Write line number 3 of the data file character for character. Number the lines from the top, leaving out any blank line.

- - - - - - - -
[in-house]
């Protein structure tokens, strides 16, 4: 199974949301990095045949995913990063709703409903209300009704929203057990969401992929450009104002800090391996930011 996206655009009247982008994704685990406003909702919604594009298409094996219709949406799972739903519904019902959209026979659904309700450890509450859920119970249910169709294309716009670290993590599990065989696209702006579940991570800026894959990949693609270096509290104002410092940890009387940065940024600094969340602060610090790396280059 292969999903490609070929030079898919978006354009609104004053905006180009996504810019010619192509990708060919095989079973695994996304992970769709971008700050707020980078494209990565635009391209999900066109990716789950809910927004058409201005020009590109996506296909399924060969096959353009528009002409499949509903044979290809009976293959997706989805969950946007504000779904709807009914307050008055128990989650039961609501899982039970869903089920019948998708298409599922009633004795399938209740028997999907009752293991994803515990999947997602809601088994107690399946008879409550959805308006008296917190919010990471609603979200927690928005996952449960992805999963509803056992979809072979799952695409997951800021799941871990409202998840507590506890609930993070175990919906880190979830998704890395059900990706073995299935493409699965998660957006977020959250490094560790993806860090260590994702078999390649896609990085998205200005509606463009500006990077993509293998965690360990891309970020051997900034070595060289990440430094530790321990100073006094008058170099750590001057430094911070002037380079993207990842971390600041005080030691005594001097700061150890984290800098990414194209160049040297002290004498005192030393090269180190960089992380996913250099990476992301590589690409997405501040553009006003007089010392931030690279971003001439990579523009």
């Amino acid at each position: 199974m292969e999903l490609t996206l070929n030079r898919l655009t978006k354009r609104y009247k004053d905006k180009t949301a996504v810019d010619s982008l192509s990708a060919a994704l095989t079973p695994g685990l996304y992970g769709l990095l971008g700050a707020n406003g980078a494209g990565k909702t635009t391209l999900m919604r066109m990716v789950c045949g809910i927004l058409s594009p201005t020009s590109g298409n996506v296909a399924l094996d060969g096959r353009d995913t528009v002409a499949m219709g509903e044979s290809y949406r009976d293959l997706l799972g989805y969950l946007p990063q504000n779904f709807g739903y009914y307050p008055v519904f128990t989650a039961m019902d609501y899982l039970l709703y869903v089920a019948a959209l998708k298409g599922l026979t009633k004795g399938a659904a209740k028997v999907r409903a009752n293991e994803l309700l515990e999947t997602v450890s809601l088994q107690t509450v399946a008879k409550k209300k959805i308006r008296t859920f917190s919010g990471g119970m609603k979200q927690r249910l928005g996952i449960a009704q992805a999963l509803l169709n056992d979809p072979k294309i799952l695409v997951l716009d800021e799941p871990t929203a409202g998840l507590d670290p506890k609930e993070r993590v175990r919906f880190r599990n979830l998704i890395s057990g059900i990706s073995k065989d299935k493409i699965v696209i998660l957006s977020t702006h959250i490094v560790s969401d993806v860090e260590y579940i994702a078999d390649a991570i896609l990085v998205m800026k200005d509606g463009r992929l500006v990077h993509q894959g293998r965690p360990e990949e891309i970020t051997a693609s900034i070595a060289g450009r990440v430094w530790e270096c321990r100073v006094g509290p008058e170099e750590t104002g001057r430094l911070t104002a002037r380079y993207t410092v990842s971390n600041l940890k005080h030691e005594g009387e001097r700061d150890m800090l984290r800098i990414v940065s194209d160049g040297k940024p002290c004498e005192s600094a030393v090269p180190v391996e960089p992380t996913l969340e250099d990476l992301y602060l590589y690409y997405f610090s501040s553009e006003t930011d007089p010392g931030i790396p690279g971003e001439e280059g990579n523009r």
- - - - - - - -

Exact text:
């Amino acid at each position: 199974m292969e999903l490609t996206l070929n030079r898919l655009t978006k354009r609104y009247k004053d905006k180009t949301a996504v810019d010619s982008l192509s990708a060919a994704l095989t079973p695994g685990l996304y992970g769709l990095l971008g700050a707020n406003g980078a494209g990565k909702t635009t391209l999900m919604r066109m990716v789950c045949g809910i927004l058409s594009p201005t020009s590109g298409n996506v296909a399924l094996d060969g096959r353009d995913t528009v002409a499949m219709g509903e044979s290809y949406r009976d293959l997706l799972g989805y969950l946007p990063q504000n779904f709807g739903y009914y307050p008055v519904f128990t989650a039961m019902d609501y899982l039970l709703y869903v089920a019948a959209l998708k298409g599922l026979t009633k004795g399938a659904a209740k028997v999907r409903a009752n293991e994803l309700l515990e999947t997602v450890s809601l088994q107690t509450v399946a008879k409550k209300k959805i308006r008296t859920f917190s919010g990471g119970m609603k979200q927690r249910l928005g996952i449960a009704q992805a999963l509803l169709n056992d979809p072979k294309i799952l695409v997951l716009d800021e799941p871990t929203a409202g998840l507590d670290p506890k609930e993070r993590v175990r919906f880190r599990n979830l998704i890395s057990g059900i990706s073995k065989d299935k493409i699965v696209i998660l957006s977020t702006h959250i490094v560790s969401d993806v860090e260590y579940i994702a078999d390649a991570i896609l990085v998205m800026k200005d509606g463009r992929l500006v990077h993509q894959g293998r965690p360990e990949e891309i970020t051997a693609s900034i070595a060289g450009r990440v430094w530790e270096c321990r100073v006094g509290p008058e170099e750590t104002g001057r430094l911070t104002a002037r380079y993207t410092v990842s971390n600041l940890k005080h030691e005594g009387e001097r700061d150890m800090l984290r800098i990414v940065s194209d160049g040297k940024p002290c004498e005192s600094a030393v090269p180190v391996e960089p992380t996913l969340e250099d990476l992301y602060l590589y690409y997405f610090s501040s553009e006003t930011d007089p010392g931030i790396p690279g971003e001439e280059g990579n523009r």